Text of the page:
Temporal patterns in bryozoan diversity
Temporal patterns in the diversity of bryozoans were assessed by calculating the AvTD for each time period. AvTD varied over time, peaking between 1792 and 1849, and then again between 1975 and 2000 (Table 3). AvTD was lowest in the present time period (2000–2010). The greatest diversity (AvTD) was associated with the fewest number of species and records. It is likely that during this early time period, a few conspicuous intertidal bryozoans would have been collected. In the intertidal zone the key members of the bryozoan community most likely to be encountered will represent a very broad phylogenetic range. An example of a typical sample could be the Ctenostome Flustrellidra hispida, the Cheilostome Electra pilosa and the Cyclostome Crisia denticulata. This would give a species richness of 3, which is low; however, the AvTD for this would be high due to each species belonging to a different Order. From 1850 to 1949, sampling effort increased due to the activities of the British Dredging Association. More species would have been collected, increasing the species richness and number of records. Additional species will of necessity belong to one of the three Orders sampled from the intertidal example in the previous time period. It follows then that large increases in the AvTD would not be expected.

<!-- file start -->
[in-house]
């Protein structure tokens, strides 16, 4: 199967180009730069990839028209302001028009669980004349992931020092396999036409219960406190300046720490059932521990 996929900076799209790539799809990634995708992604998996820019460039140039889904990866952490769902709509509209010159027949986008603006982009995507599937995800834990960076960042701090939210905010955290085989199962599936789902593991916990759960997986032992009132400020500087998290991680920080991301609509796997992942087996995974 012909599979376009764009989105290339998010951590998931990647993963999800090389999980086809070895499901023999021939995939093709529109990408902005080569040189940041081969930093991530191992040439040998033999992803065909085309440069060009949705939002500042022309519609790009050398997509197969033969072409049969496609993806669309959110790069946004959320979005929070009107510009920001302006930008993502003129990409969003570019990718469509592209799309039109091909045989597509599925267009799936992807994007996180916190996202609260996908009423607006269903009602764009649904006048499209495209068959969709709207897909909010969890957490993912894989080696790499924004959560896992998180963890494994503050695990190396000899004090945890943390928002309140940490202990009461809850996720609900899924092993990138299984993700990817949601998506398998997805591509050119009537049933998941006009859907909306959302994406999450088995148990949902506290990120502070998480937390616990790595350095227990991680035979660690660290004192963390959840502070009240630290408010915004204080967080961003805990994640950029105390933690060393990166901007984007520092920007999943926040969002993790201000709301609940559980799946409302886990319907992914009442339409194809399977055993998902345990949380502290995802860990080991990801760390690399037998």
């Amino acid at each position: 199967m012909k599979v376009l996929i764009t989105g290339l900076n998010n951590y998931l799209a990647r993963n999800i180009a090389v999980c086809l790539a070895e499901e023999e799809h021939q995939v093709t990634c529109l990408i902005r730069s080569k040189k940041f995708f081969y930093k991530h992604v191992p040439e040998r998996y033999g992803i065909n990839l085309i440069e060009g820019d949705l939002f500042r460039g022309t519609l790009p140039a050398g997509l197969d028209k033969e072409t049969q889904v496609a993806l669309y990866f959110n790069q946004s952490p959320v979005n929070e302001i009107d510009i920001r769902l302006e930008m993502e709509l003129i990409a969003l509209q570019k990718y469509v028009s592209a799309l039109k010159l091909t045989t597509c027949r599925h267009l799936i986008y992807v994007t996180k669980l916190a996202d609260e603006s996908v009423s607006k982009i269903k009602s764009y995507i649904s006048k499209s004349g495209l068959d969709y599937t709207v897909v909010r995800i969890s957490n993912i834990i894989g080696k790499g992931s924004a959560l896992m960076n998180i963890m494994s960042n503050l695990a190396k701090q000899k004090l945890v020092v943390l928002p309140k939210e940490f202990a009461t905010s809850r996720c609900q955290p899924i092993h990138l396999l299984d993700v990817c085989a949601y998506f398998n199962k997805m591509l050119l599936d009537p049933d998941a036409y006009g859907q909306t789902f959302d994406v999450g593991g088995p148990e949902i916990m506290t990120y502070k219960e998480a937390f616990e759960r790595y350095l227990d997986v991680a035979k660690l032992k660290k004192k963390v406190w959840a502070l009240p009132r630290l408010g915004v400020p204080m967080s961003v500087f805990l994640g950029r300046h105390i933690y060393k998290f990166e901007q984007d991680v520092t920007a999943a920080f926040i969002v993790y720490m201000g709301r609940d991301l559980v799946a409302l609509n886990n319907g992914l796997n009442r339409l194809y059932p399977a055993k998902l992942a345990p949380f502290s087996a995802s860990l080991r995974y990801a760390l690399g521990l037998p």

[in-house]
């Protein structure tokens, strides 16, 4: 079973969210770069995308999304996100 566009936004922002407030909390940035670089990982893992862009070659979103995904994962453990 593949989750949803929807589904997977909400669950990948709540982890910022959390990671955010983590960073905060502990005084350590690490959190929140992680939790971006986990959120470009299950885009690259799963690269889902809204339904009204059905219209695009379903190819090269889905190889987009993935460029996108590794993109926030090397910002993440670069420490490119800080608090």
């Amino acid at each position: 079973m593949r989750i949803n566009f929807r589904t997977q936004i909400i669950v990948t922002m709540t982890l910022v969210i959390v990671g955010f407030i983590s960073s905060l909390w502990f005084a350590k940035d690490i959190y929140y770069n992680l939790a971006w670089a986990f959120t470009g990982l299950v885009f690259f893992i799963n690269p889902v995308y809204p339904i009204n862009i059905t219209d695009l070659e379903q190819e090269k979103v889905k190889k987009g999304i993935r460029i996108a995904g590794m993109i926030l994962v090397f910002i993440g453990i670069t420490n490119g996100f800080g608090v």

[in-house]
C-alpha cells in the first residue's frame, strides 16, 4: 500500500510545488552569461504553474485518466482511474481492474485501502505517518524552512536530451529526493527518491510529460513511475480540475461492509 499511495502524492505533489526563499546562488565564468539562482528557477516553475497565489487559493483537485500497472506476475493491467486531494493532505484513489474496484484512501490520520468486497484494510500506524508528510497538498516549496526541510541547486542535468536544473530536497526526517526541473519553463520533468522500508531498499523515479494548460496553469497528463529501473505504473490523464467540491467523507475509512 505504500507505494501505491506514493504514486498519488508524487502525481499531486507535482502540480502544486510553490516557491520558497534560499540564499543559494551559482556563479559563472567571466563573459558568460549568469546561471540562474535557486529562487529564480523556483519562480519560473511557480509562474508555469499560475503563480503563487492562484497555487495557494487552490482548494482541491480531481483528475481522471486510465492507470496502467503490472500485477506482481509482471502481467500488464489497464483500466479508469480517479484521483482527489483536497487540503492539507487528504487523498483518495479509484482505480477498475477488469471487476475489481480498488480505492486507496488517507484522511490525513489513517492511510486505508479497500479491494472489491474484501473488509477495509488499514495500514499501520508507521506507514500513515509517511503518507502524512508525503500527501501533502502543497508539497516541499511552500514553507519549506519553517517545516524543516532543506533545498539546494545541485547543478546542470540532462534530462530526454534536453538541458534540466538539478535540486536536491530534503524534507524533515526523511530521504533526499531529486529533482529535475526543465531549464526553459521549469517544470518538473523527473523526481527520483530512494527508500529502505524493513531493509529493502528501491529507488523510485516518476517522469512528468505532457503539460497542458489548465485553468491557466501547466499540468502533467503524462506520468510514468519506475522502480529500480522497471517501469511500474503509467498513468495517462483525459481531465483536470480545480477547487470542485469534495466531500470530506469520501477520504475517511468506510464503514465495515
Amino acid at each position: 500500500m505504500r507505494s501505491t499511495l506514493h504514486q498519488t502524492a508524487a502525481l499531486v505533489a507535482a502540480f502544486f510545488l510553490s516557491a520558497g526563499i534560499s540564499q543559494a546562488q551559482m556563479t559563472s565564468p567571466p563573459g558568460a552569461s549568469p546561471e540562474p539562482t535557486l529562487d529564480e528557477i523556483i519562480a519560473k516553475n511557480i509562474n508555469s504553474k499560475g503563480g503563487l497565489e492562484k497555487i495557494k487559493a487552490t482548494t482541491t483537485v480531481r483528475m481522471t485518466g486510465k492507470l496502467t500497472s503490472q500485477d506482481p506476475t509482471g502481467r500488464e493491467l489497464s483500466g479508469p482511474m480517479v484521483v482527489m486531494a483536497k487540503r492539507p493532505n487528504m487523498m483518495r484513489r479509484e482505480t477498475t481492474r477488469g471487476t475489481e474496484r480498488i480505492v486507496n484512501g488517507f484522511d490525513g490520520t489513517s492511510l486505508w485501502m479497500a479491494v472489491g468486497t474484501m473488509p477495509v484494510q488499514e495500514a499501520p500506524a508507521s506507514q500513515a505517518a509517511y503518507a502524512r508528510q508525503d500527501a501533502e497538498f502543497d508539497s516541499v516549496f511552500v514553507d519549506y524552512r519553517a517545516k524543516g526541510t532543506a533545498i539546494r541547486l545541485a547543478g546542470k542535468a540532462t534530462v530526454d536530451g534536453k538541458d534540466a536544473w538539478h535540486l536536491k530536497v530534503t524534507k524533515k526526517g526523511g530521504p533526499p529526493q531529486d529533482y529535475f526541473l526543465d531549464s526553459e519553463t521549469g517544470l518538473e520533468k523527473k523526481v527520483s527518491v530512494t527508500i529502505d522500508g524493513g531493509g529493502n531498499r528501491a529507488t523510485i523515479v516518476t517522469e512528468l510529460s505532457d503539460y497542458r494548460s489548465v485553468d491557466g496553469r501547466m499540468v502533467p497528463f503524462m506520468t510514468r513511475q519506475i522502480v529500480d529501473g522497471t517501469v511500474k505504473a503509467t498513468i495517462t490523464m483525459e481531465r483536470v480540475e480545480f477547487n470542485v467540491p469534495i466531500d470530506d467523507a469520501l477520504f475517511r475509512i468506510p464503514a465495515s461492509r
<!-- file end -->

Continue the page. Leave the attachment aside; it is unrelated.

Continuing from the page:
With the current data it is not possible to separate genuine temporal changes in Scottish bryozoan diversity from the effects of an uneven spread of records across the time periods and changes in methods of collecting and identifying specimens. Additionally, the geographical range of records in each time period is not equal. This means that the biodiversity for one time period may not be comparable with that of another time period. Data were insufficient to calculate the AvTD for each time period in each of the Scottish sub-regions, which would have helped to overcome this problem. A more thorough search of historical records, including other museum collections, may yield more data and enable a more robust assessment of diversity through time, in the future.
Implications and recommendations
The data presented here provide baseline information on the distribution and diversity of bryozoans in Scotland, which is a vital prerequisite for conservation and environmental monitoring. The identification of sites with a high biodiversity may be used to identify priority sites for protection and conservation.